Michelle Lovell:
We have a structure set up to support teachers where every teacher, after each Acadience window, spends half day with a teacher specialist, and with their administrator, with an area superintendent. Going through student data, making sure students are grouped correctly, asking any questions that they may have, making sure that that they feel good about the lessons and that they're seeing that kind of growth. It's been really exciting to be in those meetings with the teachers as we're going through that process and providing that support that teachers really need and desire.

Anthony Godfrey:
I’ve heard such great things about the teacher specialists and the support that they've provided, and the coaches that are out there helping teachers. So it's really not just a team of teachers working together at a grade level, but it's all of the support around them. I really can't thank you enough for putting that in place and, and being such a great support to teachers after that initial training and implementation.

Mandy Thurman:
Well, thank you and we just want to thank you for all the support that's allowed us to get to this point. Without your support and your enthusiasm and passion behind early reading, I don't think we could have done what we’ve done.

Michelle Lovell:
I agree with that 100%, thank you. I agree we have some phenomenal teachers, coaches, teacher specialists, and AOSs, administrators, yourself. Thank you so much for what you are doing for kids.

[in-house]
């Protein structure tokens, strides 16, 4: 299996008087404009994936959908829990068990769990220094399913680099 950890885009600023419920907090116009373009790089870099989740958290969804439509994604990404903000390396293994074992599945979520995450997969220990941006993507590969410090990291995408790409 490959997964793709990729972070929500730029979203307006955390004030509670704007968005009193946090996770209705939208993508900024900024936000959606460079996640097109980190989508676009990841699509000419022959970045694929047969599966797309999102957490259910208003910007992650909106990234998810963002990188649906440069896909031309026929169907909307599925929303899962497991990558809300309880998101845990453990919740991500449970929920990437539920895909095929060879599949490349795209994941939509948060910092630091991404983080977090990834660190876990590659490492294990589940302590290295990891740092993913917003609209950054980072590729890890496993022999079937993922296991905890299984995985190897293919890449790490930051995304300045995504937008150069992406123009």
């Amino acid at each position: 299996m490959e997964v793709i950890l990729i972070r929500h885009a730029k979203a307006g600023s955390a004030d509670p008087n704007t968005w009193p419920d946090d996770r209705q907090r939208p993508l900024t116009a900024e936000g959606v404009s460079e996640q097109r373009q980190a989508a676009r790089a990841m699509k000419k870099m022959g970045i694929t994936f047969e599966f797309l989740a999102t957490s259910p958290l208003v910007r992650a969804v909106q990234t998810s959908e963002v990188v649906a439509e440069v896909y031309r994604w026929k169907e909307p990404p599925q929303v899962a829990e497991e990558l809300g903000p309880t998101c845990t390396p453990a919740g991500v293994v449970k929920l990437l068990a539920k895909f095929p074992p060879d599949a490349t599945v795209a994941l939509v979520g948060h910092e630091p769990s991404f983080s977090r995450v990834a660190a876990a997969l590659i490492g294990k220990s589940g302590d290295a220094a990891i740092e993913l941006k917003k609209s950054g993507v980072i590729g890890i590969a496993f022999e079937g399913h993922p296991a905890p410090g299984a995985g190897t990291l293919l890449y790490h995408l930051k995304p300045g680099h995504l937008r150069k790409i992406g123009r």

Anthony Godfrey:
It's a really exciting effort and I can't wait to see where it takes us. Thank you both very much for the time and for all your great work.

 Stay with us. When we come back, we'll head into a classroom at Heartland Elementary School, where the new approach to teaching literacy is leading to some exciting outcomes in reading.

Break:
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Anthony Godfrey:
We’re here with Leslie Fiskell, 3rd grade teacher at Heartland Elementary. Thanks for spending time with me. 

Leslie Fiskell:
Thank you for having me here.

Anthony Godfrey:
Tell me a little bit from a third grade teacher's perspective, what it's like to be a part of this literacy launch. I know you've been doing it since last year when Heartland started to pilot the program.

Leslie Fiskell:
Well, I find it exciting because we have three programs we're using. We're doing 95%, Really Great Reading and Heggerty. We're teaching a lot of phonics and the kids are learning a lot about reading.

Anthony Godfrey:
How does this feel different from reading instruction for you as a teacher in comparison to how it felt before these programs were put in place?

Leslie Fiskell:
Before these programs you were putting your own reading lessons together. I don't believe it was maybe as systematic and explicit. This program has a scripted lesson for you and the kids have their manipulatives and things they use. So from a teacher, as far as preparation, there really is very little. And for the students, they have things to help them engage in the learning. 

Anthony Godfrey:
For the listeners, explain what a manipulative is.

Leslie Fiskell:
Okay, well, they have letter tiles. The letter tiles could be, you know, it's the letters, the vowels, and then, long vowels. So there are tiles they use to make words. It also comes with syllable words, little boards where they can write the syllables, and it's just a good, good program.

Anthony Godfrey:
So it allows them to physically engage with tiles and arrange syllables and sounds together. So that's a deeper level of engagement to be able to physically be part of the learning.

Leslie Fiskell:
It is. It's a lot better than just here's your whiteboard and marker, and you write a word. This breaks the word apart. It shows them how the word comes together. And then of course they can write it. 

Anthony Godfrey: